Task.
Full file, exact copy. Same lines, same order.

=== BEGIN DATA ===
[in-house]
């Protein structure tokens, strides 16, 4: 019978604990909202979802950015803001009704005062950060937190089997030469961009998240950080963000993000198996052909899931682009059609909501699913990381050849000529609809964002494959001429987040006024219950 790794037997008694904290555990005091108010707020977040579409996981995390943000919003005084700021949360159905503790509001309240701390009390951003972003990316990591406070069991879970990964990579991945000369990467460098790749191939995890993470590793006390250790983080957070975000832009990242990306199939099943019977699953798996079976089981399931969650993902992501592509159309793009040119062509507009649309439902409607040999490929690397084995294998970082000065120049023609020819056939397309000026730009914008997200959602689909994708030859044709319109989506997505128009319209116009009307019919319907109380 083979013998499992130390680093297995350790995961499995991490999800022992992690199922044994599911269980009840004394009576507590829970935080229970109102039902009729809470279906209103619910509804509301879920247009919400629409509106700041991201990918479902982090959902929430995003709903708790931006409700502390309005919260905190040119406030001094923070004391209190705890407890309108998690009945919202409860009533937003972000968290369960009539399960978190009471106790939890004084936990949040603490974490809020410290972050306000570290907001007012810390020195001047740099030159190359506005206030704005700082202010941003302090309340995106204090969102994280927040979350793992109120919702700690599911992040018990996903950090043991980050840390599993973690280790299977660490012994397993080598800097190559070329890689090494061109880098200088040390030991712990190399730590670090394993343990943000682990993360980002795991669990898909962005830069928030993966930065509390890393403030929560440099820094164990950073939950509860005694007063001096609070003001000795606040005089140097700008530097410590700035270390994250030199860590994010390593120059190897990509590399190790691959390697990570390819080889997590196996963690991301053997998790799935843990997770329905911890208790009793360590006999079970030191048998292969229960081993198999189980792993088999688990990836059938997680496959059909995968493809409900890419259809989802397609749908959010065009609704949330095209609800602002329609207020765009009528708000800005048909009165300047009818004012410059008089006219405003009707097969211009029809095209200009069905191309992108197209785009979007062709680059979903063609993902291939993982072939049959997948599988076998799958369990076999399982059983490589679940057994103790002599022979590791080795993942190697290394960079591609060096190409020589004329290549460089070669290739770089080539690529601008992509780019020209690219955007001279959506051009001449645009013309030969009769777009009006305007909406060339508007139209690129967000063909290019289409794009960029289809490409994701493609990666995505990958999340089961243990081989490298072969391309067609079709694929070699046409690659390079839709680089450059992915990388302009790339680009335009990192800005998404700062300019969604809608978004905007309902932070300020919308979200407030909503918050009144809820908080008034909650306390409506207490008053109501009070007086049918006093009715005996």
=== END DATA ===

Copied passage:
[in-house]
């Protein structure tokens, strides 16, 4: 019978604990909202979802950015803001009704005062950060937190089997030469961009998240950080963000993000198996052909899931682009059609909501699913990381050849000529609809964002494959001429987040006024219950 790794037997008694904290555990005091108010707020977040579409996981995390943000919003005084700021949360159905503790509001309240701390009390951003972003990316990591406070069991879970990964990579991945000369990467460098790749191939995890993470590793006390250790983080957070975000832009990242990306199939099943019977699953798996079976089981399931969650993902992501592509159309793009040119062509507009649309439902409607040999490929690397084995294998970082000065120049023609020819056939397309000026730009914008997200959602689909994708030859044709319109989506997505128009319209116009009307019919319907109380 083979013998499992130390680093297995350790995961499995991490999800022992992690199922044994599911269980009840004394009576507590829970935080229970109102039902009729809470279906209103619910509804509301879920247009919400629409509106700041991201990918479902982090959902929430995003709903708790931006409700502390309005919260905190040119406030001094923070004391209190705890407890309108998690009945919202409860009533937003972000968290369960009539399960978190009471106790939890004084936990949040603490974490809020410290972050306000570290907001007012810390020195001047740099030159190359506005206030704005700082202010941003302090309340995106204090969102994280927040979350793992109120919702700690599911992040018990996903950090043991980050840390599993973690280790299977660490012994397993080598800097190559070329890689090494061109880098200088040390030991712990190399730590670090394993343990943000682990993360980002795991669990898909962005830069928030993966930065509390890393403030929560440099820094164990950073939950509860005694007063001096609070003001000795606040005089140097700008530097410590700035270390994250030199860590994010390593120059190897990509590399190790691959390697990570390819080889997590196996963690991301053997998790799935843990997770329905911890208790009793360590006999079970030191048998292969229960081993198999189980792993088999688990990836059938997680496959059909995968493809409900890419259809989802397609749908959010065009609704949330095209609800602002329609207020765009009528708000800005048909009165300047009818004012410059008089006219405003009707097969211009029809095209200009069905191309992108197209785009979007062709680059979903063609993902291939993982072939049959997948599988076998799958369990076999399982059983490589679940057994103790002599022979590791080795993942190697290394960079591609060096190409020589004329290549460089070669290739770089080539690529601008992509780019020209690219955007001279959506051009001449645009013309030969009769777009009006305007909406060339508007139209690129967000063909290019289409794009960029289809490409994701493609990666995505990958999340089961243990081989490298072969391309067609079709694929070699046409690659390079839709680089450059992915990388302009790339680009335009990192800005998404700062300019969604809608978004905007309902932070300020919308979200407030909503918050009144809820908080008034909650306390409506207490008053109501009070007086049918006093009715005996």